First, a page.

Does the blog make money?
The short answer is…no, not really. We were hoping that the blog would kick a couple pennies our way, and it has, but not much more than that. We get a little bit of money from the Adsense ad you see towards the top of the page. If you shop through our Amazon “store” (see the sidebar) we receive a small commission. Finally, a few generous souls have contributed directly through the PayPal link in the sidebar. A big THANK YOU to all those who have offered some financial support for this site! With your help we will be ale to cover the hosting fees associated with this site.
Living on the cheap
It turns out that you can’t just take your old life and put it on a boat in Mexico (or wherever) and expect to save money. Living on the cheap requires a lifestyle change and an enhanced ability to tell yourself (or your partner) “no.” When you spend time living in semi-rudimentary conditions (no shower, very little water, a kitchen smaller than most broom closets, diurnal or no refrigeration, etc) and traveling (sometimes in very stressful conditions), it’s hard to move past the “you’ve earned it” mentality.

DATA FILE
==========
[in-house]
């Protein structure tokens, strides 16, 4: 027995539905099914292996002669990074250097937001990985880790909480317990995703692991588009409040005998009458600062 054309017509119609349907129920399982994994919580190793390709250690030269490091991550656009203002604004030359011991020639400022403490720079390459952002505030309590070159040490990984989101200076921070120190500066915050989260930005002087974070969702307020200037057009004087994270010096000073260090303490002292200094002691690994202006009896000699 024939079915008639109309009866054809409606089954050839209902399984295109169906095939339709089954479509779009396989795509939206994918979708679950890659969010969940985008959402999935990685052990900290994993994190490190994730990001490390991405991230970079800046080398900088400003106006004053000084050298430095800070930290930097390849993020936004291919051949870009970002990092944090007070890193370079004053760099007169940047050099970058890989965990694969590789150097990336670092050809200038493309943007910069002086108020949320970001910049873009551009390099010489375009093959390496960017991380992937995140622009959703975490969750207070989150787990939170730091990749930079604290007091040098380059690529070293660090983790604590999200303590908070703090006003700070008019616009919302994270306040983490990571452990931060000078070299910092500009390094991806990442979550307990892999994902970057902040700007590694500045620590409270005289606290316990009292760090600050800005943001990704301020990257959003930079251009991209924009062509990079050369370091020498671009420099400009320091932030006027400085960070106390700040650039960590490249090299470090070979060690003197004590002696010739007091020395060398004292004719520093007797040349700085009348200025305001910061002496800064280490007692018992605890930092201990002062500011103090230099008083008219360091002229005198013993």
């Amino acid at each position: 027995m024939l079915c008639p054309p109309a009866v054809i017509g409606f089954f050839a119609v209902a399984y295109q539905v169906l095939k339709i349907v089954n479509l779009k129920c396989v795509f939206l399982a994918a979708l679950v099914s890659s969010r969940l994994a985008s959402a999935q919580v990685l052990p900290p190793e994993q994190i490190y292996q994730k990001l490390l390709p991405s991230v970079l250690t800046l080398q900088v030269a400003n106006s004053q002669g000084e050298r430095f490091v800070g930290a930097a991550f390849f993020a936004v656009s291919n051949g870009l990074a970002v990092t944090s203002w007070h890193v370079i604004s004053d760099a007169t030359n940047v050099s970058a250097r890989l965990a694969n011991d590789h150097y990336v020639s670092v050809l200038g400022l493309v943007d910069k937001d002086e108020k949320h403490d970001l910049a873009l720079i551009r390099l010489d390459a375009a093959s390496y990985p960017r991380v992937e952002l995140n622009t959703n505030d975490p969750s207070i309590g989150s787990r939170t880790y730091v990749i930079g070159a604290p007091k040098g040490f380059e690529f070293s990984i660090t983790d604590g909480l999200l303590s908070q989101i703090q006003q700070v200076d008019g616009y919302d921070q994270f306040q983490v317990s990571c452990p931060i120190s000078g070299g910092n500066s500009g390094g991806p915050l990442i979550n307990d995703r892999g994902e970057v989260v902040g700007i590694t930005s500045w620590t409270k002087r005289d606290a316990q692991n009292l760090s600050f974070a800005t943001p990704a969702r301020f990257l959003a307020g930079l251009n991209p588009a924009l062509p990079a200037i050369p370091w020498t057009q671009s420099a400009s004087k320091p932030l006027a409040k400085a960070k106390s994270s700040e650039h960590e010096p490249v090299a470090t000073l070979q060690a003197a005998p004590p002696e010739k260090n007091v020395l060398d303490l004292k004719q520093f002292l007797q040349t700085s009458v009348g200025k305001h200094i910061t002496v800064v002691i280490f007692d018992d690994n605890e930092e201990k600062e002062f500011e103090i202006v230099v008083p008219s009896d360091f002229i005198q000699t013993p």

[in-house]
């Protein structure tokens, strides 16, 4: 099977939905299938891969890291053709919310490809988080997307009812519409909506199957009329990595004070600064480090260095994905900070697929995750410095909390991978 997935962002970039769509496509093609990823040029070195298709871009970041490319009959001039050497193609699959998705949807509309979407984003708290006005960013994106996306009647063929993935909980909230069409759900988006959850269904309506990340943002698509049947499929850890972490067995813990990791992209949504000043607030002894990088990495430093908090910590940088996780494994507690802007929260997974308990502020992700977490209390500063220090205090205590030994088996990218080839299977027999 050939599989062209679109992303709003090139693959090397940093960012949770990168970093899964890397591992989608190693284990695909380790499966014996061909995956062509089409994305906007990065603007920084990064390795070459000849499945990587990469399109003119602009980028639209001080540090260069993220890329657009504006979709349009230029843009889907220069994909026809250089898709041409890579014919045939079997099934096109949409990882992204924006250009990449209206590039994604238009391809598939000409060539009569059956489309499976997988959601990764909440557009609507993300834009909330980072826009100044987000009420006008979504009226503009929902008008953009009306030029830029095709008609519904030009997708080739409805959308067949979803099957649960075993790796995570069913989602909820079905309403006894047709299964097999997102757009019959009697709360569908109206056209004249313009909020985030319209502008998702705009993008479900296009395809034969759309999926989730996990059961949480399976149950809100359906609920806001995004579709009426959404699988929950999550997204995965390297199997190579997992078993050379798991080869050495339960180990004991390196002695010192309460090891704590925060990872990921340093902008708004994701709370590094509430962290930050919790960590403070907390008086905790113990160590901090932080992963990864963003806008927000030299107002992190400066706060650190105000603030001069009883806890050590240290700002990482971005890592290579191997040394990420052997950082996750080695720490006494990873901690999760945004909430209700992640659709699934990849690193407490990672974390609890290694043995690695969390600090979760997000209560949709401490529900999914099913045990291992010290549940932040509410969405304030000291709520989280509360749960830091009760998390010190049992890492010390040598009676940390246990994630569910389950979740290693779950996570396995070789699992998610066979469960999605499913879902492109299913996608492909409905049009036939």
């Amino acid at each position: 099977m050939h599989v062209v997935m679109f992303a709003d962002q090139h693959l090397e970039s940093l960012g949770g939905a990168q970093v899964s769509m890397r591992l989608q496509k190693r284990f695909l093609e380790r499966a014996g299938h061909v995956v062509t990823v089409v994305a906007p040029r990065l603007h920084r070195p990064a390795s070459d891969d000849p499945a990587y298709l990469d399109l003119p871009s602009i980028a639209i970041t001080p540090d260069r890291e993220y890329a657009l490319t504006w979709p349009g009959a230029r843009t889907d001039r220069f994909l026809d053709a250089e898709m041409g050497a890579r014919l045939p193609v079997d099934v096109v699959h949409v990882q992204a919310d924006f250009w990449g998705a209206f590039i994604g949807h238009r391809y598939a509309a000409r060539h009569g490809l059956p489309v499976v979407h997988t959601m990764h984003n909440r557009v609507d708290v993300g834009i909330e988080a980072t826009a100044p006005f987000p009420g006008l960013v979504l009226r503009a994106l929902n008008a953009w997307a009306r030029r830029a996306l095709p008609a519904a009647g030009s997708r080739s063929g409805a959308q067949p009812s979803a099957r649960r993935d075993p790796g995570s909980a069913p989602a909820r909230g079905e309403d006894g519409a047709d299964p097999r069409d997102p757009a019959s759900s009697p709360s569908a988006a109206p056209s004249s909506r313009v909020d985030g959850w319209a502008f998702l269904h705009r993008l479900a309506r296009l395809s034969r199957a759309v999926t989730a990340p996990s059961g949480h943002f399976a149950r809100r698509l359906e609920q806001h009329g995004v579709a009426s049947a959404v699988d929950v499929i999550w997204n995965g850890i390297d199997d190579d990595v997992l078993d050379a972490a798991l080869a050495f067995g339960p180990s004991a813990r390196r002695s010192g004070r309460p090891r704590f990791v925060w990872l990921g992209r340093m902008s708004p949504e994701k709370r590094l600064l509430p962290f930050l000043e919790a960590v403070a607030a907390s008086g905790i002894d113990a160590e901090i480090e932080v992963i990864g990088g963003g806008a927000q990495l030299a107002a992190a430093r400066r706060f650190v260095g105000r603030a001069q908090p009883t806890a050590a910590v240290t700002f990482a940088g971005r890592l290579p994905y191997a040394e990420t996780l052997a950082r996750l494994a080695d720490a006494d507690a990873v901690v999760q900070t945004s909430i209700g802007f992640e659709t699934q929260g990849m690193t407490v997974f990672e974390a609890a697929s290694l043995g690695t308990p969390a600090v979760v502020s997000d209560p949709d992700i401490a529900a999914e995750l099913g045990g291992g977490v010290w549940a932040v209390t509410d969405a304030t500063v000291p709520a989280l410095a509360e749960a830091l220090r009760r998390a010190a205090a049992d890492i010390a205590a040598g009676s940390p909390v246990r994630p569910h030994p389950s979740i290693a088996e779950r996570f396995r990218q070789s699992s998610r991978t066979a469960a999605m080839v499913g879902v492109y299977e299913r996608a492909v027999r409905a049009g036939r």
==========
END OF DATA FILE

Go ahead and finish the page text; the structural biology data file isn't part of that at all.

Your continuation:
That being said, sometimes spending a little money can bring you an immense amount of joy (e.g., a hershey’s bar after a month in the Sea of Cortez without chocolate, a cold beer on a semi-deserted beach, ice cream after lugging groceries around town, a movie in an air conditioned movie theater, tacos and margaritas after a long passage). Furthermore, there’s a lot we would probably miss out on if we didn’t get out there and spend some money. It’s different for everyone.